ASU TRY2

The RAW test before smoke. This shot is actually a prep shot for the main image that involved smoke from a machine (camera left), but shows lining of subject and a disregard for any details that I don’t want my viewers to see:

pre smoke RAW

Believe it or not, one of the most important parts of lighting is the camera, and your knowledge of it. To best light a subject where you want to play dangersouly with shadows, you have to know and trust the sensor that lies at the heart of your camera. I was shooting on a Nikon D3x which lets me shoot more contrast out of camera with the safety that my shadows will exist when I open the file. I only know how far I can stretch the contrast ratio with my camera from practice. There will always be those that measure the heck out of a camera and it’s sensor, but to push one on set with a job on the line is an act of trust in the equipment you are using.

As with the need for consistent sensor performance is the need for consistent lights. For campaigns, I trust Profoto 8’s with my livelihood. The power is always sufficient to close down and delivery is quick enough to avoid blur. From there the rest comes down to build, reliability and standards that make it easy for me to tell an assistant what is needed, even when they speak a different language.

With an approach to technical lighting, and equipment that can deliver you will actually become more financially efficient. In what might take you five minutes on set to put up a light, you will save yourself hours if not days in post trying to create a texture that doesn’t exist because the photo wasn’t lit correctly. As photographers, we should crave perfection and do everything in our ability to create it. These are details that your clients deserve, and that will make you proud of your work.

ASU Football : 2014 Photoshoot

Photoshoots are not made by a photographer alone, they are a result of everyone that set foot in the studio that day and sat on the endless preproduction phone calls the weeks prior. When the campaign is released, it will carry the name of the photographer, but I would give anything for it to carry the names of everyone that stood behind and alongside us as we create.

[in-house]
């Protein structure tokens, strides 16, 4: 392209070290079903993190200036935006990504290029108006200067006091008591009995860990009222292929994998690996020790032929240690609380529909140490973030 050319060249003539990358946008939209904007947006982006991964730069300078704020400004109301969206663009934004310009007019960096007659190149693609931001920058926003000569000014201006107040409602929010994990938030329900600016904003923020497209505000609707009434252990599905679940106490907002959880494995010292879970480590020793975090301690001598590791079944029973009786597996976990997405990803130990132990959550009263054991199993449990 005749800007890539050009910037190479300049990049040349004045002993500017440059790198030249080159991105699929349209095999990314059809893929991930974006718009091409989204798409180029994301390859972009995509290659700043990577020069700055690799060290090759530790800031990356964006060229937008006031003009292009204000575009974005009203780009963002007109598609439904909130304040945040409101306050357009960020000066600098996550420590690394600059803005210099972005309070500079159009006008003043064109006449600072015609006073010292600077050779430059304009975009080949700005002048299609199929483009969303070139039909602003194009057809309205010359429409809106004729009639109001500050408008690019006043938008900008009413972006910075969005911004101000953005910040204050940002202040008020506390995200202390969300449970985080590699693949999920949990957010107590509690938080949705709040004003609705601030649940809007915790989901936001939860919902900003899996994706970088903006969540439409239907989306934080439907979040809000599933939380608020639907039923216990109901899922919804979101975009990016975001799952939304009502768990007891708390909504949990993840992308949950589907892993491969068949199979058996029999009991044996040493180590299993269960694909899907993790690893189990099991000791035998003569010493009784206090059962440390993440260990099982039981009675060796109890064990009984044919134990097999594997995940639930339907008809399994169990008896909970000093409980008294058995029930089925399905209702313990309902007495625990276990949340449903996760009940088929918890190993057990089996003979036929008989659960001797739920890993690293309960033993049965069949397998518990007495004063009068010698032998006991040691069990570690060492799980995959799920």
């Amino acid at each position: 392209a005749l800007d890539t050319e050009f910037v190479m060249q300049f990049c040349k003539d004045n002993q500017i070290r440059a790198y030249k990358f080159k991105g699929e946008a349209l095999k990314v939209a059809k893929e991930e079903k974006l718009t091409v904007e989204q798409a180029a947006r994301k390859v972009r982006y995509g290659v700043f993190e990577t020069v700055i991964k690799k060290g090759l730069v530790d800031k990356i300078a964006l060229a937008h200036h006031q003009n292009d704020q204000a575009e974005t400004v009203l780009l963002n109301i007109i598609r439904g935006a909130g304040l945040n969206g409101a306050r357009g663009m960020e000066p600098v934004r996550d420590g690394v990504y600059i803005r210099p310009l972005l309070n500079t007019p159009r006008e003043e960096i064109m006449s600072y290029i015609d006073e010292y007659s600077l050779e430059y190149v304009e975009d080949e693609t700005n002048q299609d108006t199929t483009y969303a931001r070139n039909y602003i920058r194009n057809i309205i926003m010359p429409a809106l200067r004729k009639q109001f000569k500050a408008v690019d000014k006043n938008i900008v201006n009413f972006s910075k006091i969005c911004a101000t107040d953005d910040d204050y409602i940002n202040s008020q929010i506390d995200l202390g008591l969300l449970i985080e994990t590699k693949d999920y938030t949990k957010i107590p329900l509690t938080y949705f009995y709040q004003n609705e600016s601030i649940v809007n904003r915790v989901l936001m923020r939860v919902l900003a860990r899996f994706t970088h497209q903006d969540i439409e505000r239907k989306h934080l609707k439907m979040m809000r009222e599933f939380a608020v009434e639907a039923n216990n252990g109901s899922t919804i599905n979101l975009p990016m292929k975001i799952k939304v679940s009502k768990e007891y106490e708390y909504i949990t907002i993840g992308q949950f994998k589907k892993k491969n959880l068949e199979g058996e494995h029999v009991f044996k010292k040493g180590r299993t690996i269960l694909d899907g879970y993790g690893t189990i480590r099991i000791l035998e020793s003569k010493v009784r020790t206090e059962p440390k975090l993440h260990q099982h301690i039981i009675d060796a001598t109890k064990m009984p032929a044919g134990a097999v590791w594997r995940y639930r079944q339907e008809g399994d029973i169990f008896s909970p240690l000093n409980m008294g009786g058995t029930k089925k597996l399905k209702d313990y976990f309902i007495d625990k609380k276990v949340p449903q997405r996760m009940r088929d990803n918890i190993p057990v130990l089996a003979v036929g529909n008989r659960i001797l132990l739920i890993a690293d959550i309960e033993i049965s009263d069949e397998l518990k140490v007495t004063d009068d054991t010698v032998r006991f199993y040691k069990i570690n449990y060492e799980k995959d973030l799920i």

Today’s blog will be a bit different that others as I want to talk about what others did to make a shoot possible, rather than ramble on about how I did this or that to make an image…

ASU TRY2

For the ASU campaign, the images start at the beginning of our working relationship when I was just a teenager. An ASU new hire named Becky trusted me to create imagery of athletes when I definitely had not earned such trust. Over the years she rose to the position of director of marketing and I am grateful to continue producing campaigns together, often with the simple direction of, “make something awesome.”

ASU TRY1

The next person on the set is the Creative Director, Chris. He usually stands on my right side and tosses out ideas for images and it is between us that the imagery forms. Periodically we will take a couple moments to step into a side room and discuss if we want to steer the emotion of the athletes in a different direction or continue on the given path. I trust his opinion and he trusts mine, it is a relationship that must exist between the AD/CD and photographer that makes a campaign successful.

ASU Runner

My assistants Rob, Brian and Ramsey worked to make the vision exist in camera. Not that they don’t always work hard, but on this shoot they did their job, and so much more. The first day on set was actually the day that I was announced as an Ambassador to Nikon and I was trying my hardest to respond to emails, texts and phone requests, all while prepping lighting and shooting. I can’t tell you how impressed I am watching how hard they work, and am grateful to have them on the team.

ASU TRY 3

Last but not least the athletes. Awesome, just awesome. One thing to note is that they are not models, and for many this was their first photoshoot ever. It is easy to take being on set for granted, but for some of them (the rookies especially) it can be insanely intimidating. While it is my responsibility to give them direction in a way that gets the shot that my client and I want, it is still on their shoulders to deliver the level of intensity that I need, and they did.

I am very proud of this year’s campaign, and want to thank those that made it, and hope that you all enjoy the 2014 ASU Football campaign.

GO DEVILS!!!

River Monsters